Jasmine's Story

Jasmine's Story

​​​​In September 2021, baby Jasmine was born weighing just 788g at Arrowe Park Hospital with mum Sophie just 24 weeks pregnant at the time. After three weeks at the hospital, it was discovered that baby Jasmine had milk curd obstruction. 

Milk curd obstruction is a rare but serious medical condition that can be life-threatening, where the bowel becomes inflamed and damaged, typically affecting pre-term children. 
Jasmine required a procedure to remove the parts of her bowel that had been damaged, which could only be done in a specialised children’s hospital with full paediatric surgery facilities such as Alder Hey. Following the operation, she and mum Sophie were transferred to Liverpool Women’s Hospital to complete her recovery. 

Jasmine then had to be transferred back to Alder Hey to have a broviac line fitted, which is a long thin rubber tube that is inserted into a child’s chest to help with blood tests, intravenous feeding, medications or fluids. She then returned to Liverpool Women’s Hospital. 

In total Jasmine and mum Sophie made the trip between Alder Hey and Liverpool Women’s a further two times, including for a three-hour long operation, before the family were moved to their local hospital in Warrington and believed they were on the home stretch.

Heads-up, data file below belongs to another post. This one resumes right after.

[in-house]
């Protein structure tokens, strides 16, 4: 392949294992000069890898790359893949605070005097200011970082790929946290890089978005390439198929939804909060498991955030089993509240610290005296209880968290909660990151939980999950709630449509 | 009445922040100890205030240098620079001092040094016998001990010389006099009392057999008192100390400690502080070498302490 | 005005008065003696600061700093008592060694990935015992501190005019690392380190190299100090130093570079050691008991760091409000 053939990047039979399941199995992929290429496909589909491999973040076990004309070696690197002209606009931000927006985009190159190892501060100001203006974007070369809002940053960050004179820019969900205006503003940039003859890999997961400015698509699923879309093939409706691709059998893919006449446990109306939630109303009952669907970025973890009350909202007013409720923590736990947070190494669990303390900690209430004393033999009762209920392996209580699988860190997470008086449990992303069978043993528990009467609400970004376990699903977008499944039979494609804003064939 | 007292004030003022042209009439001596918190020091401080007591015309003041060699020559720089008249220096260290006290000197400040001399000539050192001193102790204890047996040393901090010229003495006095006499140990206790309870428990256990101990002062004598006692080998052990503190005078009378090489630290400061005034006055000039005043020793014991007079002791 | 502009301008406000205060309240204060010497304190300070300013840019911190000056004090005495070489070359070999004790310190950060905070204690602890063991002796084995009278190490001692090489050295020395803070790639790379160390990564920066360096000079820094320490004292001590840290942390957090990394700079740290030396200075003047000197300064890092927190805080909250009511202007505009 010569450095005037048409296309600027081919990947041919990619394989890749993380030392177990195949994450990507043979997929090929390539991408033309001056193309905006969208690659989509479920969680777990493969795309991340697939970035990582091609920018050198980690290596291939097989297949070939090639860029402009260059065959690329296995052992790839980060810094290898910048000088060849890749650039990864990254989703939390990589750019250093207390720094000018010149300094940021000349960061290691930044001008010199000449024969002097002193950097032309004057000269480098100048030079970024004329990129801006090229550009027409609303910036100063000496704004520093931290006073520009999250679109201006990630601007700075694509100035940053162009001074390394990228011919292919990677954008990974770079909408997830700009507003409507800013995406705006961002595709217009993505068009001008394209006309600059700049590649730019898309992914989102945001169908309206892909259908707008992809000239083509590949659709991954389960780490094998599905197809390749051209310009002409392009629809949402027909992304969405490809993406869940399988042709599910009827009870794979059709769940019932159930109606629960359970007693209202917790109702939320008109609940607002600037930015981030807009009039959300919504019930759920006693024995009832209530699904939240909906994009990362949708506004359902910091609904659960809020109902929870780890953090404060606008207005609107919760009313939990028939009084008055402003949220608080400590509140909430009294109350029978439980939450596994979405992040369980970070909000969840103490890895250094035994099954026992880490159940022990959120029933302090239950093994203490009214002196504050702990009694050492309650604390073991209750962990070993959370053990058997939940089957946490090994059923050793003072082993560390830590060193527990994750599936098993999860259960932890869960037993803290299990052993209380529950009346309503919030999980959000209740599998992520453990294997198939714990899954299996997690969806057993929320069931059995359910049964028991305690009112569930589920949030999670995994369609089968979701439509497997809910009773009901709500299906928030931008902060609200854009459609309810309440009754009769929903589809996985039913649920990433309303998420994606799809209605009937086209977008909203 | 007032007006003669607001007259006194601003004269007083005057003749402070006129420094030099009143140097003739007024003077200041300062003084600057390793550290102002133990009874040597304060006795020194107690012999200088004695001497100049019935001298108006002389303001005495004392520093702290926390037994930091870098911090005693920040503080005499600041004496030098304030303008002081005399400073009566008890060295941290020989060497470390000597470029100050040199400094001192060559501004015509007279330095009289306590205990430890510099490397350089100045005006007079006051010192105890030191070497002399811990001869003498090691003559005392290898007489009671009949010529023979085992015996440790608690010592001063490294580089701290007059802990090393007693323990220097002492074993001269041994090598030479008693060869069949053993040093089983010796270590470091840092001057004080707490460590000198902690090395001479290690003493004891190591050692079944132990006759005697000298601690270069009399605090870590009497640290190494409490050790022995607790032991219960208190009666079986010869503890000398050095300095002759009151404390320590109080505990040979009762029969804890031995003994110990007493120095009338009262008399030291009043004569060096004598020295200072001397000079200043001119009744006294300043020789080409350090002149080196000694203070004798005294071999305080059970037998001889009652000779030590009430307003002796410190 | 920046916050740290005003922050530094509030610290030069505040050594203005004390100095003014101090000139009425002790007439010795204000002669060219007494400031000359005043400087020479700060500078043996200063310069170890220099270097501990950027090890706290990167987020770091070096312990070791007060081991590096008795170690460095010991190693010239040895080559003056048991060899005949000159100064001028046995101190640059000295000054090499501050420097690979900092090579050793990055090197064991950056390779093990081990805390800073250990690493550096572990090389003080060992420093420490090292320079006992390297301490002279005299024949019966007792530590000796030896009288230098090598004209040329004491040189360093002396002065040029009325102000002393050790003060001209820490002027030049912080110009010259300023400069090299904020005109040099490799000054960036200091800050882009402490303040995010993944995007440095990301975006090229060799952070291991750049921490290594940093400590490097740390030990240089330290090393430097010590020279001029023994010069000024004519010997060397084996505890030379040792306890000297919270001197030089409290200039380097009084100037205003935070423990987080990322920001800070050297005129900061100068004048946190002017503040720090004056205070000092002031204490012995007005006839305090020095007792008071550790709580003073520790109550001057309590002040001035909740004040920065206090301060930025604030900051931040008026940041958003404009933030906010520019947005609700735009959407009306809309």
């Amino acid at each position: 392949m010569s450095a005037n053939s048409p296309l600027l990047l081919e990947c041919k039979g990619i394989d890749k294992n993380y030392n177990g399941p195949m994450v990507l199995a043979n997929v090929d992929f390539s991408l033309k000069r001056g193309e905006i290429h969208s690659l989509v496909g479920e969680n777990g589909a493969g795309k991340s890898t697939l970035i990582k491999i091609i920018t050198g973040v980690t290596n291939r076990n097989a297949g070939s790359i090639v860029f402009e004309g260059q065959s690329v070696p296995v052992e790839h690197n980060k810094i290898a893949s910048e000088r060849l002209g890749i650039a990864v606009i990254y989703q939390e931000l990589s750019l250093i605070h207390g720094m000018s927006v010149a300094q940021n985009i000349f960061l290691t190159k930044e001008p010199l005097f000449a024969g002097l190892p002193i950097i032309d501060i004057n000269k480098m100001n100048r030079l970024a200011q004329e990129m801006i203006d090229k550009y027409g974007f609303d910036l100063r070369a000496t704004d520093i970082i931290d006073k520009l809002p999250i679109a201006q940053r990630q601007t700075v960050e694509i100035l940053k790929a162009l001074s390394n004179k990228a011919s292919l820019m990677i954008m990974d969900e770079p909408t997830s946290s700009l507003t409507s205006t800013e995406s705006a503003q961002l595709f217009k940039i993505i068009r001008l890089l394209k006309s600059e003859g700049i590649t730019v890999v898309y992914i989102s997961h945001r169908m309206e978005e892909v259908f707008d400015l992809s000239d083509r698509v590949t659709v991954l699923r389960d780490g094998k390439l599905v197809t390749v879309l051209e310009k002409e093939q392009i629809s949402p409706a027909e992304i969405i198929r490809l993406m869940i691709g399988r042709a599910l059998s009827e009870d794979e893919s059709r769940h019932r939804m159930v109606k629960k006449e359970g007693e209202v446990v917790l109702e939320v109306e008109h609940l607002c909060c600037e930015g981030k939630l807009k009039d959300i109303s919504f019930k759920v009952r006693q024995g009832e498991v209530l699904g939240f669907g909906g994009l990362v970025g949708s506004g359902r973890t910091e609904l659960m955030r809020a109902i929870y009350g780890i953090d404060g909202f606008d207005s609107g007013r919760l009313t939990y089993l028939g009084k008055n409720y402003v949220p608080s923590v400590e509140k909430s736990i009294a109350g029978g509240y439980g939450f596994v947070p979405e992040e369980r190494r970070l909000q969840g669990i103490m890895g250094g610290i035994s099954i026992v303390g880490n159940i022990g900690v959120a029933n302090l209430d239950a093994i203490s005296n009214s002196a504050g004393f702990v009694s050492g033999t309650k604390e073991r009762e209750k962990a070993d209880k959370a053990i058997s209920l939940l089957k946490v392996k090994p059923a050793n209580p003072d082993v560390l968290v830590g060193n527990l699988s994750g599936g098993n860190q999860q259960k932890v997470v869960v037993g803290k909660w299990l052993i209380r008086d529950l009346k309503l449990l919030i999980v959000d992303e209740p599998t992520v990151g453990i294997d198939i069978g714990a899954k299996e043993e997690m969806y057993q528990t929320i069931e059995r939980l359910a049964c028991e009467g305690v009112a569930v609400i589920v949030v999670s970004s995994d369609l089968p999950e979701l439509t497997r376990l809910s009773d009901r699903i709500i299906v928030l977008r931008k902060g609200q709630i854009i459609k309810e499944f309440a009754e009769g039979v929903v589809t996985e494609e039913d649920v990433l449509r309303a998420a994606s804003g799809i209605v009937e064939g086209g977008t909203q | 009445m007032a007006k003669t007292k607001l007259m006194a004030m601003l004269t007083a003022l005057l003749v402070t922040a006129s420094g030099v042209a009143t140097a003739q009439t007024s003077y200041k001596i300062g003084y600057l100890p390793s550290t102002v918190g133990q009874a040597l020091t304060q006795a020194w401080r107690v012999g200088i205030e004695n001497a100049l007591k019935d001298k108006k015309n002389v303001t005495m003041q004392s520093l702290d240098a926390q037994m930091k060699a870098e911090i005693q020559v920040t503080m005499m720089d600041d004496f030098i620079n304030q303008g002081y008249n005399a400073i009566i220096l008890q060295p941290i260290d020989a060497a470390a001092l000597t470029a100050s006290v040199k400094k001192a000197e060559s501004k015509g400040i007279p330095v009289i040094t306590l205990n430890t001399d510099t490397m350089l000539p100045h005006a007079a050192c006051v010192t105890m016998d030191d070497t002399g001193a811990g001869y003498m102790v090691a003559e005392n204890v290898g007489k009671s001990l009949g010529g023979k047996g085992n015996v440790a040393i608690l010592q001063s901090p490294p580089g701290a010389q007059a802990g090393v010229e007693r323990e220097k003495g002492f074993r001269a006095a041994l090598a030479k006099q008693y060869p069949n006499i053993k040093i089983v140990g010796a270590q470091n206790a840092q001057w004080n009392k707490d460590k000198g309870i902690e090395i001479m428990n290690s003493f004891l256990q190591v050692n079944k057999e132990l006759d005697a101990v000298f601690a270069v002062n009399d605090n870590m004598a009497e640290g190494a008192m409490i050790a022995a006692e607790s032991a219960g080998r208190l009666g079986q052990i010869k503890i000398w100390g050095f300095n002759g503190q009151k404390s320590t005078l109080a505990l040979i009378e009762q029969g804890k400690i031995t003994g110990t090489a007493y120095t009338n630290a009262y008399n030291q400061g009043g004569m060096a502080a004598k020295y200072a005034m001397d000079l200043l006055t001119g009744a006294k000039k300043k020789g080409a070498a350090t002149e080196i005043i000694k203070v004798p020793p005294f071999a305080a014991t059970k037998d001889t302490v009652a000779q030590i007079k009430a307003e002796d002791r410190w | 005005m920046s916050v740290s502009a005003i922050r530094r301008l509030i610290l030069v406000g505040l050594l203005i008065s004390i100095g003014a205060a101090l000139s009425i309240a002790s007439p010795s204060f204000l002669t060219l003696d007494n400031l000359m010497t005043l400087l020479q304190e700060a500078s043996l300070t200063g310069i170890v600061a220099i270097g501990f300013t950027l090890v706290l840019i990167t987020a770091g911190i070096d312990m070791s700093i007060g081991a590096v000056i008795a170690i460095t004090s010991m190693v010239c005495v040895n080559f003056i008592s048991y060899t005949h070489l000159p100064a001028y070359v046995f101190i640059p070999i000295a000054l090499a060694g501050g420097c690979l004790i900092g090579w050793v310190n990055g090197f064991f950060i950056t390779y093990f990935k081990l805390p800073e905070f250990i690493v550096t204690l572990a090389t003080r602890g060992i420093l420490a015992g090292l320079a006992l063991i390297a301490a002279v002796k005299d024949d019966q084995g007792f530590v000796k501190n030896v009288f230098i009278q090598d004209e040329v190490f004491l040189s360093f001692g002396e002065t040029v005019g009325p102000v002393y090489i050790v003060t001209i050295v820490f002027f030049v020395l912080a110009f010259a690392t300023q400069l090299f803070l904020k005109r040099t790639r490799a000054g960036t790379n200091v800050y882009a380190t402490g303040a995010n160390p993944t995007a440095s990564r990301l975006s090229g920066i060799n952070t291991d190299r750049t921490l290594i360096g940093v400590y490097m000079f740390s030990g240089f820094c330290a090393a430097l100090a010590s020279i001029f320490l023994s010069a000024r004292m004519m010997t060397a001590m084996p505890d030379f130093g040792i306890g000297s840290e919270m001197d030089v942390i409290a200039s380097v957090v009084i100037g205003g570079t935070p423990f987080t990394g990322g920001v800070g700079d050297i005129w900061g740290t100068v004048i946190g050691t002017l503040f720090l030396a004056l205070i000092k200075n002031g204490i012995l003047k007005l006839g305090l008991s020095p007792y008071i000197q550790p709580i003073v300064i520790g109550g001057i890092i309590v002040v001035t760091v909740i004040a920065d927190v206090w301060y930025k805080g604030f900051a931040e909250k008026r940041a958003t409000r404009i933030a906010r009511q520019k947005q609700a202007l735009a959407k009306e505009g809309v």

Jasmine 2.jpg Jasmine 1.jpg Jasmine 3.jpg

However, that was not to be the last of Jasmine’s problems. Jasmine once again had to be transferred to Alder Hey having become very sleepy and being unable to hold her feeds down during her recovery at Warrington Hospital. She was diagnosed with pseudo bowel obstruction and had to undergo three further operations in the space of a week.

In total, Jasmine and her family, who live in Warrington, were transferred between three hospitals a total of nine times in 5 months.

Jasmine is now ‘doing really well’ and is at home recovering and getting to know her sisters Jorgie and Tegan says mum Sophie. 

She said: “The staff are amazing, absolutely amazing! They really couldn’t do anything more for you. 

“It was difficult being transferred back and forth from different hospitals. You are so concerned about the child and how poorly they are. They’ve just had another operation and they’re being put back in the ambulance to go back to another hospital, it was difficult. You also have to build up the relationship with the nurses again, you need to get to know them, they need to get to know the baby, I found that really hard.

“The new unit is crucial for stressed and worried parents to know that they are able to be by the side of their sick baby straight after theatre. It’s hard seeing them so poorly and having to be transported from one place to another already being such vulnerable patients on a large amount of oxygen support. Moving all your things along with them too is hard work luckily, we drive but many parents might not and your unable to be with them in the ambulance. Having the new unit will relive a large amount of added stress to parents and baby. It’s much needed for poorly future babies and families.” 

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